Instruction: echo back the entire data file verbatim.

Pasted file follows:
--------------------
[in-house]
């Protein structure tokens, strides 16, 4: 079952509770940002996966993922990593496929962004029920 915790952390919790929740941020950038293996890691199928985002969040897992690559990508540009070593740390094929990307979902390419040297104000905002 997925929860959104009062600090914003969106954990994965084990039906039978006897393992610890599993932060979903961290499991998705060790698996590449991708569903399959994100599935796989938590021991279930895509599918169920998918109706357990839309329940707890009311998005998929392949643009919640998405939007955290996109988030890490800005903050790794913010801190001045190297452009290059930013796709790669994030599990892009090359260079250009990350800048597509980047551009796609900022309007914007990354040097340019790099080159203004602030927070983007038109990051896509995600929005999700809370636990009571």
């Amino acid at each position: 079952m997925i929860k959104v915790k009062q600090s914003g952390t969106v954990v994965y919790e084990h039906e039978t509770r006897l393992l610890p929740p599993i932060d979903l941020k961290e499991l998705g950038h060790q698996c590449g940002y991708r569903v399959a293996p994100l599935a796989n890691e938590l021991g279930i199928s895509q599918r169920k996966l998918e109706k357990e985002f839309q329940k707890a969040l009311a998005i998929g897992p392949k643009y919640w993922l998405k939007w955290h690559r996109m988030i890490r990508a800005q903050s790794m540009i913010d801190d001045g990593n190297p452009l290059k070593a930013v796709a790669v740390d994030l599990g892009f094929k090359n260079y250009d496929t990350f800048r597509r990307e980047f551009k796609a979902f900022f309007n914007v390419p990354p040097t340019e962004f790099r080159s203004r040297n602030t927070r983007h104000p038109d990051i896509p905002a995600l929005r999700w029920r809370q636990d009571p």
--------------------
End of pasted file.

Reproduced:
[in-house]
């Protein structure tokens, strides 16, 4: 079952509770940002996966993922990593496929962004029920 915790952390919790929740941020950038293996890691199928985002969040897992690559990508540009070593740390094929990307979902390419040297104000905002 997925929860959104009062600090914003969106954990994965084990039906039978006897393992610890599993932060979903961290499991998705060790698996590449991708569903399959994100599935796989938590021991279930895509599918169920998918109706357990839309329940707890009311998005998929392949643009919640998405939007955290996109988030890490800005903050790794913010801190001045190297452009290059930013796709790669994030599990892009090359260079250009990350800048597509980047551009796609900022309007914007990354040097340019790099080159203004602030927070983007038109990051896509995600929005999700809370636990009571």
């Amino acid at each position: 079952m997925i929860k959104v915790k009062q600090s914003g952390t969106v954990v994965y919790e084990h039906e039978t509770r006897l393992l610890p929740p599993i932060d979903l941020k961290e499991l998705g950038h060790q698996c590449g940002y991708r569903v399959a293996p994100l599935a796989n890691e938590l021991g279930i199928s895509q599918r169920k996966l998918e109706k357990e985002f839309q329940k707890a969040l009311a998005i998929g897992p392949k643009y919640w993922l998405k939007w955290h690559r996109m988030i890490r990508a800005q903050s790794m540009i913010d801190d001045g990593n190297p452009l290059k070593a930013v796709a790669v740390d994030l599990g892009f094929k090359n260079y250009d496929t990350f800048r597509r990307e980047f551009k796609a979902f900022f309007n914007v390419p990354p040097t340019e962004f790099r080159s203004r040297n602030t927070r983007h104000p038109d990051i896509p905002a995600l929005r999700w029920r809370q636990d009571p």